The road system is vastly superior to what it was when we came, although there is still heavy traffic. The railroads, although still inadequate in their coverage of the country, are fast and very comfortable.

Obviously, someone is doing something right. There are apparently a level of technocrats below the level of the politicians running the departments who seem to know what they are doing.

Victor said...

The trains and buses are super cheap by American standards. Israel is small, but still, you can get from Beer Sheva to Haifa on $30, and if you plan ahead, maybe less. Frankly, much of the 60-80s era residential, multi-story housing reminds me of Soviet construction, especially on the inside. It's the same dusky, garbage chute, cat peed in the corner kind of smell. Maybe it's that way in urban America also. I don't know.

YBD, where did you settle down in Israel?

Silke said...

Noah Feldman (yes I know) mentioned in a longish interview that institutions like for example structures that can manage utilities without a hitch are extremely hard to build and take time to find their stride.

Judging from all I experienced when paper was transferred to PCs and "screw driver wielders" were allowed to tell us paper pushers that our concern with continuity was BS I'd say he got that one right.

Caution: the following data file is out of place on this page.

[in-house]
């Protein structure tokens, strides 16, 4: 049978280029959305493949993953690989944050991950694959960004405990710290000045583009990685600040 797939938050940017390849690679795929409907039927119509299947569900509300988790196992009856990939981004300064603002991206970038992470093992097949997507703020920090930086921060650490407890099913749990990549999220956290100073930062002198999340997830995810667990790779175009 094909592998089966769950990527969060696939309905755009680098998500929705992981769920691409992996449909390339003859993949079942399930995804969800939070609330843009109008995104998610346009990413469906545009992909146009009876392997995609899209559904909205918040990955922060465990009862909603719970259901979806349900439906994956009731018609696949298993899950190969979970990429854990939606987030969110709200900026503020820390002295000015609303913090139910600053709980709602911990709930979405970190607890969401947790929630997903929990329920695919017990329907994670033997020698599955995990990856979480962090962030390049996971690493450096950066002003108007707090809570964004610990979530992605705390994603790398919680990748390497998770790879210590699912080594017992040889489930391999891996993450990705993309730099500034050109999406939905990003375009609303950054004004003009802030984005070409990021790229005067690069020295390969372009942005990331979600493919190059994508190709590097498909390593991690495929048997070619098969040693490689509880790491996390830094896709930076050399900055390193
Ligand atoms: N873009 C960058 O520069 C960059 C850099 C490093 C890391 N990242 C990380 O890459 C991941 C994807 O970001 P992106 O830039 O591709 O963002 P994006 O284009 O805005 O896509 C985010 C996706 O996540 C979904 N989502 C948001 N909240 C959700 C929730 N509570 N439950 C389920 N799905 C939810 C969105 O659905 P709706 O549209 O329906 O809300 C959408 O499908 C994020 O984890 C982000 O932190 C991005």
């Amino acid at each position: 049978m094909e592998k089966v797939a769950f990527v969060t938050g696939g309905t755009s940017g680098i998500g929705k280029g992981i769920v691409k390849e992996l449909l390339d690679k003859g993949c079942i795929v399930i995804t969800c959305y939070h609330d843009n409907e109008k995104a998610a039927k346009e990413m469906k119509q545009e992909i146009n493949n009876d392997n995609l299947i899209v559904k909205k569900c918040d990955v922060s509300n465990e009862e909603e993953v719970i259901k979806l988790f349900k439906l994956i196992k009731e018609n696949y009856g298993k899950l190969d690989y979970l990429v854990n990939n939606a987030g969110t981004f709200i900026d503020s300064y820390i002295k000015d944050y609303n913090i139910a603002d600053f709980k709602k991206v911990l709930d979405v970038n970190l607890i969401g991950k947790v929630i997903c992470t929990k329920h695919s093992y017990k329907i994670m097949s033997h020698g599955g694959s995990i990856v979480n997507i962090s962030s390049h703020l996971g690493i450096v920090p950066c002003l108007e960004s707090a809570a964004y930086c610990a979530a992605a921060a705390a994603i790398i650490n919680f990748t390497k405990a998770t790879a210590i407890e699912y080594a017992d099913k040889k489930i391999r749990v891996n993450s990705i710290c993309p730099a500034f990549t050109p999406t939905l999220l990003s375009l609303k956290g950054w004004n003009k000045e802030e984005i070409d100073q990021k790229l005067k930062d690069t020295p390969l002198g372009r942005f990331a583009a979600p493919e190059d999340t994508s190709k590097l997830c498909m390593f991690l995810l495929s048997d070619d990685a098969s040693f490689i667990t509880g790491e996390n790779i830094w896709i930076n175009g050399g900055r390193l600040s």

Regarded in that light I believe that to get a whole country going in such a short time is nothing short of a miracle.

Y. Ben-David said...

Victor-
We live near Rishon Le'Tzion.

Silke said...

Noel
trust Israel to have learned from their failures

Anonymous said...

YBD

Looking back, when I moved home in 1991, it did seem like more of a 3rd world country - as for the tasteless yogurt, there were always dozens of different "ma'adaney chalav"!!

Israel made the jump from 3rd to most advanced around 1996 with the commercialization of the cell phone.

I am so proud of the my little country. I have such a hole in my heart because I do not live there - for now.

Silke - we always learn from our failures, we just need to be reminded of them frequently to internalize the lesson.

Asaf

Y. Ben-David said...

Asaf-
We are waiting for you with open arms. But in the meantime, work with the Jews wherever you are and get them to understand what Israel is, the nature of our Arab neighbors, and the importance of Israel to them.

Silke said...

and please allow us non-belongers to help wherever you find us useful

Anonymous said...

I assure you Silke, you belong.

Asaf

Silke said...

Asaf
thank you !
- I am by nature a non-belonger, it is just that I enjoy believing that I may be able to do something useful without "barging in"

Silke said...

Yaacov
I think this may be a book by somebody you know - beware the review tells terrible stuff - the author's name is Daniel Blatman

http://www.spiegel.de/international/germany/0,1518,739518,00.html
Book Details German Citizens' Role in End of War Killings

By Jan Friedmann